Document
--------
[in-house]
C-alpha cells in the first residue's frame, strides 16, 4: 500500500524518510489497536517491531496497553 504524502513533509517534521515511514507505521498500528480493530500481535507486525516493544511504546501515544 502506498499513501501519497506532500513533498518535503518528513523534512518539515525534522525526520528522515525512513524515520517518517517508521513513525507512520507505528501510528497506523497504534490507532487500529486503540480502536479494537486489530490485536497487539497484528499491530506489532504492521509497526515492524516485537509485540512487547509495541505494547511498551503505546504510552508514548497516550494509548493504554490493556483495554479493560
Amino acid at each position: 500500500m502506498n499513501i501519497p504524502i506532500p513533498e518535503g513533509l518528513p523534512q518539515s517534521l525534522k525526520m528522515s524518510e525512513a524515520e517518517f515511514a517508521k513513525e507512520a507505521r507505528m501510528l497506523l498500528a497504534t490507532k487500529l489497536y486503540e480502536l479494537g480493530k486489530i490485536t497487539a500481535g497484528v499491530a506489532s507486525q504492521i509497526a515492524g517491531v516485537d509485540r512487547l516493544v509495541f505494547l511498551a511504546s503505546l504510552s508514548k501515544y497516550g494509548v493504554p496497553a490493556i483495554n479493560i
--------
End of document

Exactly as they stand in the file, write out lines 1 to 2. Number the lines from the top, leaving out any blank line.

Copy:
[in-house]
C-alpha cells in the first residue's frame, strides 16, 4: 500500500524518510489497536517491531496497553 504524502513533509517534521515511514507505521498500528480493530500481535507486525516493544511504546501515544 502506498499513501501519497506532500513533498518535503518528513523534512518539515525534522525526520528522515525512513524515520517518517517508521513513525507512520507505528501510528497506523497504534490507532487500529486503540480502536479494537486489530490485536497487539497484528499491530506489532504492521509497526515492524516485537509485540512487547509495541505494547511498551503505546504510552508514548497516550494509548493504554490493556483495554479493560